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Too few gardaí, too many “non-wells” in Dublin, the city’s most senior official claims

An Garda Síochána is “not adequately equipped” to police the streets of Dublin, where “nobody workers” have been encouraged since the Covid pandemic, Dublin City Council chief executive Richard Shakespeare has said.

In his first interview since the riots in Dublin last November, Shakespeare said the capital could not be “policed ​​overtime” and more gardaí and the vigilance of cooperating authorities were needed to combat far-right elements and violence.

Mr Shakespeare was acting chief executive on November 23 when far-right agitators incited violence, looting and arson attacks in the city after three children and a carer were stabbed in Parnell Square. He was officially appointed to the position a month later.

He told of arriving to see burned-out buses and a Luas tram while the tarmac was still smoldering. “I don’t think there was anyone in Dublin or anywhere in the country who could really believe what they were seeing. I was pretty upset.”

He was “very proud” of the work the council staff did in the period that followed.

“The first thing they did with the possibility of a second night was to collect all the commercial waste that had not been collected by the commercial operators,” he said. “As soon as it was safe to do so and the buses were moving, they began hosing down the roads to remove the heat from the asphalt.”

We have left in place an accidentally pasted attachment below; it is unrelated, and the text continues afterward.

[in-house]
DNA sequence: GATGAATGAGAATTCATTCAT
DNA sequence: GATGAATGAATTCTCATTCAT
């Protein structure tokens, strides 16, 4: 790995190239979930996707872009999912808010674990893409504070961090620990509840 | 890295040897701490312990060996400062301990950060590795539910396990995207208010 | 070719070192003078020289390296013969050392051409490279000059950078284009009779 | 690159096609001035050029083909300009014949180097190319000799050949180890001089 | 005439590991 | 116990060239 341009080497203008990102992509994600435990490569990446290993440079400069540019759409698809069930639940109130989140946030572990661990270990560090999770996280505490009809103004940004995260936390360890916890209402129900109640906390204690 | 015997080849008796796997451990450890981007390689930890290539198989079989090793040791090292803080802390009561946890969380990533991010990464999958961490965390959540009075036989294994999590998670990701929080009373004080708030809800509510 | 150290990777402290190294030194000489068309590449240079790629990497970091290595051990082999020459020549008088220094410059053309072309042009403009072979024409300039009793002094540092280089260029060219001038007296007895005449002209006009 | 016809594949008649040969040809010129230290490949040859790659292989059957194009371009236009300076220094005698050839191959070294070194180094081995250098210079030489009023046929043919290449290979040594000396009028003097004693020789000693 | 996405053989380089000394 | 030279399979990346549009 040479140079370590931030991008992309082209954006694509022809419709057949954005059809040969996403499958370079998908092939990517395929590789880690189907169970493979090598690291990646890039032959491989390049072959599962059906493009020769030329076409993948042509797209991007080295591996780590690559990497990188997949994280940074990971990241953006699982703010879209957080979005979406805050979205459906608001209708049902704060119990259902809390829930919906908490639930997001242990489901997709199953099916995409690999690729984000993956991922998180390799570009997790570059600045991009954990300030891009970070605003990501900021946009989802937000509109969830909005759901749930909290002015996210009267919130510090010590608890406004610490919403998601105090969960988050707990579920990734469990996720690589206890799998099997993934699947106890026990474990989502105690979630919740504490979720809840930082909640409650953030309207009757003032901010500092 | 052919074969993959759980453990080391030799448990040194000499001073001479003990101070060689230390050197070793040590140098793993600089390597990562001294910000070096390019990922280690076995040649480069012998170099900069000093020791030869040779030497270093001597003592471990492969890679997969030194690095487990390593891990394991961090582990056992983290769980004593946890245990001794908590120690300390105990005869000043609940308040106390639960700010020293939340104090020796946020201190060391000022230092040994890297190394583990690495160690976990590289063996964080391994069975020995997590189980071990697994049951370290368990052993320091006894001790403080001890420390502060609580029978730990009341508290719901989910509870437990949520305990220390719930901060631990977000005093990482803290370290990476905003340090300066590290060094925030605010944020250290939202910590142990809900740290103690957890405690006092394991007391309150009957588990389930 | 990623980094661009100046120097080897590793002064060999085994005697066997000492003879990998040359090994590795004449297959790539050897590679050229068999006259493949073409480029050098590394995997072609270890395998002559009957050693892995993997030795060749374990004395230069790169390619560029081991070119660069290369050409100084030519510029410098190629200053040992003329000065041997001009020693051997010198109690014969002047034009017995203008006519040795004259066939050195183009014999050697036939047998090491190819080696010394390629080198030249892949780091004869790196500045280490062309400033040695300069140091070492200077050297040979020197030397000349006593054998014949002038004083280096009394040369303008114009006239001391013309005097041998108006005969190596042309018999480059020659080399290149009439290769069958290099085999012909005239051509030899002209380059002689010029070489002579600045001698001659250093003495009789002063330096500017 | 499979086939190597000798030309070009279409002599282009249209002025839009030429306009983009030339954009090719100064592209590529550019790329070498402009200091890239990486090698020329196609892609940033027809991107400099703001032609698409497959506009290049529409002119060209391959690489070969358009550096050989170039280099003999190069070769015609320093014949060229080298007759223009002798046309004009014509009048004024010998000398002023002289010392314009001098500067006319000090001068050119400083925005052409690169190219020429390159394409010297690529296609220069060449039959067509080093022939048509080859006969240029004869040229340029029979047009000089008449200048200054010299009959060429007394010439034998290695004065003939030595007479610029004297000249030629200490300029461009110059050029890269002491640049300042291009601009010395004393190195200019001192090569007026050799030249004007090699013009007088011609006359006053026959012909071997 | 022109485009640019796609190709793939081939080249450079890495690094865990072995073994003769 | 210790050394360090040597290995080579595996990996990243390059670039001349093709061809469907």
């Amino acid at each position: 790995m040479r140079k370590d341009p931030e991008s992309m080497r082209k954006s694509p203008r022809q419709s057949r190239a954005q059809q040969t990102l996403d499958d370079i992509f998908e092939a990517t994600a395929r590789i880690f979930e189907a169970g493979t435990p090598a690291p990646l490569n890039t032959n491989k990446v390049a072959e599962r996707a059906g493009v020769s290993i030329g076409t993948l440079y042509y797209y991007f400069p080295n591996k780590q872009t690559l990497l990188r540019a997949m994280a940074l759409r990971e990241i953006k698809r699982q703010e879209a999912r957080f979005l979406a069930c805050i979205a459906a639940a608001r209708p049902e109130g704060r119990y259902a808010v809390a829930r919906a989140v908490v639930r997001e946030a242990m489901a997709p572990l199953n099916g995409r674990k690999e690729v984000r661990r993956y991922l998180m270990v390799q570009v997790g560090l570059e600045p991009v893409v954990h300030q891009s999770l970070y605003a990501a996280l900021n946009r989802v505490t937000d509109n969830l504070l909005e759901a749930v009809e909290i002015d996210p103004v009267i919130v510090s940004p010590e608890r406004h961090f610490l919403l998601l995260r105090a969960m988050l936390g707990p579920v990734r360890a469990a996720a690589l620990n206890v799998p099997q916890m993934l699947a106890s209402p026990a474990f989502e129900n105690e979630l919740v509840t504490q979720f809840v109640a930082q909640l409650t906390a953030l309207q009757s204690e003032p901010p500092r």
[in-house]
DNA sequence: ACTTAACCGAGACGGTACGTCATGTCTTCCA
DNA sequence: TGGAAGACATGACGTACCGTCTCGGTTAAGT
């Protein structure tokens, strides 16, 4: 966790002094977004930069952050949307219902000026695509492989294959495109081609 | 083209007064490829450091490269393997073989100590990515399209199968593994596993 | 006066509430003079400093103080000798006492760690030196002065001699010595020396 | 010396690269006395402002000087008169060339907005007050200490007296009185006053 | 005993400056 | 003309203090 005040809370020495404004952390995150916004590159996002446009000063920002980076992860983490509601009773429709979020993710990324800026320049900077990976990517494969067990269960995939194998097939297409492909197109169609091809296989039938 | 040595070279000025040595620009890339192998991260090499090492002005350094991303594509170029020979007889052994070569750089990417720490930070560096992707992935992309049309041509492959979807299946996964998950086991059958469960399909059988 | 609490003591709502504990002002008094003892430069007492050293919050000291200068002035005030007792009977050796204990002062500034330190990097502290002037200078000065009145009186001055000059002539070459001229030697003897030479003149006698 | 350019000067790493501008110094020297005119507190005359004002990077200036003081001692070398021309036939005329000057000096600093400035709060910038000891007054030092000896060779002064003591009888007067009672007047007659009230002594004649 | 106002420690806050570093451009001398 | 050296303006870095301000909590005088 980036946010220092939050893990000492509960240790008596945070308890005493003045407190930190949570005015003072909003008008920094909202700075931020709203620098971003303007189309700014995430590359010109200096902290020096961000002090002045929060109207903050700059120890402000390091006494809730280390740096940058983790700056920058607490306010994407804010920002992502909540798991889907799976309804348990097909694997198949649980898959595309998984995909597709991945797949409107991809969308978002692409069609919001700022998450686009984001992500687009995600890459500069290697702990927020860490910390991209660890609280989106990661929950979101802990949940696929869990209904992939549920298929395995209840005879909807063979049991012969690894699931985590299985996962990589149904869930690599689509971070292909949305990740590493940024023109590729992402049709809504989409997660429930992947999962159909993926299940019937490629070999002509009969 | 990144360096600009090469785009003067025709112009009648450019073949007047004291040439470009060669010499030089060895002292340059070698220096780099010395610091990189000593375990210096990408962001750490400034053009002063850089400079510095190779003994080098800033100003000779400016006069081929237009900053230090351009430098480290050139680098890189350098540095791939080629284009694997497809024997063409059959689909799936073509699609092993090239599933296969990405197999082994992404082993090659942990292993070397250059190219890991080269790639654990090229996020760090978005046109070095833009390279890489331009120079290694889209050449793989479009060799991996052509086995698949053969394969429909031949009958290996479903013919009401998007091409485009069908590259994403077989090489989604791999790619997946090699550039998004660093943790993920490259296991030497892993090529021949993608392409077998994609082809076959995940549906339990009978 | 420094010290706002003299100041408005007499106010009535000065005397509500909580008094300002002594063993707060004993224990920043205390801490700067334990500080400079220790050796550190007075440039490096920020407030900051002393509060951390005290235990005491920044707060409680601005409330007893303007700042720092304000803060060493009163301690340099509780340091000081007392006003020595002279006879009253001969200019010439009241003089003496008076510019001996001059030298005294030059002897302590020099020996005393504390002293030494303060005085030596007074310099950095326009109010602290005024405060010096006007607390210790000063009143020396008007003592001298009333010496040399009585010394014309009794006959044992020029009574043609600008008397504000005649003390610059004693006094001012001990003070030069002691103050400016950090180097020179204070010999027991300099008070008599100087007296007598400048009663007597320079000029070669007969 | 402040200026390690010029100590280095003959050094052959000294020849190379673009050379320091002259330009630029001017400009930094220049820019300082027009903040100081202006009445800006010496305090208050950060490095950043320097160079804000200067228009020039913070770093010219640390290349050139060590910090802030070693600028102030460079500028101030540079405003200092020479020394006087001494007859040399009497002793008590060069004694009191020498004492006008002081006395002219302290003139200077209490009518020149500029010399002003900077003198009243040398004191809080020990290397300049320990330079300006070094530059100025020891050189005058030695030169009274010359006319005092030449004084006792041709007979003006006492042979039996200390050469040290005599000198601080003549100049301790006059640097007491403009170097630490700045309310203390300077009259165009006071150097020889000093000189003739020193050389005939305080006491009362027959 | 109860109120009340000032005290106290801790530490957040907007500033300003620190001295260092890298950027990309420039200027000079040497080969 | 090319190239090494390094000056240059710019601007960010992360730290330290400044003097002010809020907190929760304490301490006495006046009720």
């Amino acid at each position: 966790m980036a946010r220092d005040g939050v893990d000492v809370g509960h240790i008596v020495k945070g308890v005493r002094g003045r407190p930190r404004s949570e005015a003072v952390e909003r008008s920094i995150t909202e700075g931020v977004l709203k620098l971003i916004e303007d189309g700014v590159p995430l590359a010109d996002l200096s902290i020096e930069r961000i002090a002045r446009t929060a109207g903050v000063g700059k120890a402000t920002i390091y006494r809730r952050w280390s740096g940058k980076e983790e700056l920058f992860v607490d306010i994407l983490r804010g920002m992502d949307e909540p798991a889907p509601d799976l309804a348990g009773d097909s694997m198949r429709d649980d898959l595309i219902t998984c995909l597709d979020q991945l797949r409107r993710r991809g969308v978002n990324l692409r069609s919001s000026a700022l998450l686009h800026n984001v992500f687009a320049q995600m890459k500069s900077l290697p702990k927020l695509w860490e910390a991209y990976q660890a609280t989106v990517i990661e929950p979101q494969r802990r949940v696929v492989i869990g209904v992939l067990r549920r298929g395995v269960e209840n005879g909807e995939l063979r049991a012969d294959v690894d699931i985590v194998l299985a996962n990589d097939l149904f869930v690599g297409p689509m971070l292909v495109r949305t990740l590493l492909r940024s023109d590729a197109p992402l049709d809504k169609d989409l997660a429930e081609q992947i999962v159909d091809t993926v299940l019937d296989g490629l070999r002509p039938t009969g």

Additional gardaí were assigned immediately afterwards, and particularly at Christmas time, but Mr Shakespeare said resources were “exhausted across the city”.

“I believe that the guards in Dublin city are not adequately equipped. If you were to map the Guard cohort relative to the population, I would say we are not doing well as a percentage.”

Providing resources to the Garda was a matter for the Minister for Justice and the Garda Commissioner, Shakespeare said, and he believed there was a willingness to address the issue, stressing that the council had a “very positive relationship” with the Garda.

“I think we’ve all been surprised at what a post-pandemic environment might look like, and you could say the ne’er-do-wells are feeling emboldened.”

The council was in the process of setting up a city co-ordination office with representatives from communities, businesses, Garda and the health department, he said.

The demographic change has “enriched our culture and made the city more lively,” he said. “This narrative of Ireland for the Irish, I don’t agree with that at all.”

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